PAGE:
In 2015, I was still in my slump with Kpop and therefore ended up ignoring a lot of new releases. One of them was “Beautiful Liar” by VIXX LR – a song I discovered about a year after its release. Composed by Ravi and a couple other people, I felt that I’d missed out on something awesome, and it was part of the reason I even started this blog in the first place. After all, it sucks when a good song comes out and you’re not in on it by the time of its release, but here we are in 2017 trying to change things.
The funny part was that late in 2016 Jellyfish Entertainment released teasers for a new project they’d be doing with the members. I waited in anticipation like just about everyone else, and then I found out that Ravi was going to be having a solo debut. It’s a strange choice, as I never pinned Ravi as a solo act. Sure, he has composing credits on “Beautiful Liar,” but most would agree he’s a terrible rapper. His voice sounds guttural and forced, and his flow goes from decent to virtually non-existent depending on the song. In fact, I felt that his best rap was in “Beautiful Liar” because he was forced to rap slower (and therefore bearable), and for the most part his stuff can be tolerable in VIXX because his breaks are so short they can’t get annoying.
So upon hearing the news of his solo debut, I thought to myself, “This could go one of two ways.” One: he could take some of the shit he used for “Beautiful Liar,” make his own spin on it, and produce something awesome. The other is this could turn into one of the worst things produced this year.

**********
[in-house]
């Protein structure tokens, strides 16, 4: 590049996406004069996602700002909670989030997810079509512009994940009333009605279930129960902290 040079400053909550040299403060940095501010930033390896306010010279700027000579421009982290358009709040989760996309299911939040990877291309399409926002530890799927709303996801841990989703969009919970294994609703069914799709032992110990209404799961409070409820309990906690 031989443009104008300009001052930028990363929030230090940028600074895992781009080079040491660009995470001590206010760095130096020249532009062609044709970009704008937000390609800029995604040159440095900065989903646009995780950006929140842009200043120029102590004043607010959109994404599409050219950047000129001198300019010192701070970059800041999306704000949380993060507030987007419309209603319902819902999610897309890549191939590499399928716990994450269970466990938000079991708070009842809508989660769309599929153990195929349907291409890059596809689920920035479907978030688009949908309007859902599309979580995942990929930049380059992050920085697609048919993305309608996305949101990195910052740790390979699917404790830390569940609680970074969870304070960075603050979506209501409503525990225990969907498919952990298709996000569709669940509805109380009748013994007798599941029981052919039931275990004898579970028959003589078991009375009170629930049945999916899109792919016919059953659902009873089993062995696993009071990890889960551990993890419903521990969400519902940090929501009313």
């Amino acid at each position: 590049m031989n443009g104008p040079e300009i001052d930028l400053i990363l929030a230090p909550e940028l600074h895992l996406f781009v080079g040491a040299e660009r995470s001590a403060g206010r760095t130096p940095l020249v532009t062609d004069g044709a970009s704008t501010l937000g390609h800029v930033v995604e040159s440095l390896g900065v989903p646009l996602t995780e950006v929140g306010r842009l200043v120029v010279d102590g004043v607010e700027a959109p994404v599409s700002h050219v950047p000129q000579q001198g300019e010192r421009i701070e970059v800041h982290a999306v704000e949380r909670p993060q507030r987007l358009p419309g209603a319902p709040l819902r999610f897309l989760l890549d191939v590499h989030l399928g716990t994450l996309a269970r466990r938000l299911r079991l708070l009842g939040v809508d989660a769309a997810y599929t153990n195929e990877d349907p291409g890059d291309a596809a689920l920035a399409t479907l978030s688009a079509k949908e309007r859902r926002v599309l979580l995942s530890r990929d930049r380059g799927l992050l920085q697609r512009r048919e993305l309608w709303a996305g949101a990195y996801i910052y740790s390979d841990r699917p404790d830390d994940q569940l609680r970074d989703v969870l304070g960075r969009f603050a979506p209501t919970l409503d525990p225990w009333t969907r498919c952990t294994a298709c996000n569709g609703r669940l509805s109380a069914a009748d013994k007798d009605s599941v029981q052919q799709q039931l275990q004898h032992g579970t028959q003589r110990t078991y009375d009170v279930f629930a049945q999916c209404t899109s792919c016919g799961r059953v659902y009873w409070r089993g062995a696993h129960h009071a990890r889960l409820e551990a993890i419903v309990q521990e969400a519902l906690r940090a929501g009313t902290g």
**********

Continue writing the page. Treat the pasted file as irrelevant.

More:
Unfortunately, it was the latter.
Just about everything Ravi could have done wrong went wrong with this debut, and it shows within the first two seconds on the song. The minute we hear the “Whoooooo” and Ravi open his mouth, I knew this would be a GDragon swag-fest real fast. Next thing I know, we’re launched into a repetitive chorus of “Bomb N Bomb, feel this energy,” that sounds loud and bombastic to the point it’s almost grating to the ears. Not to mention that Ravi singing without any help from Leo is always gonna sound like a mess.
The rap verses continue loud and bombastic trend, except it’s all Ravi talking about how awesome he is and how he “started from the bottom” and he’s “Justin Bieber,” (who, by the way, is a Canadian singer). It’s one of the weirdest rap verses I’ve heard, but before I can even process that we’re back to that terrible bombastic chorus about bombs and shit.
In fact, the only real reprieve we get from this yolo-swag thing is San E, and including him in here is a big mistake. Sure, I guess it could give him some credit because from what I understand San E is a well-respected rapper in Korea. The mistake is the fact San E is so much better than him in the rap department. His flow is sick, he has some interesting lyrics to rap, and the beat he uses is much better than anything that Ravi puts out for his own verses. It’s always funny to me when this happens in any musical medium because the point of having a feature rapper is to include something else in the mix, but not let him be the only damn thing in the mix that’s good.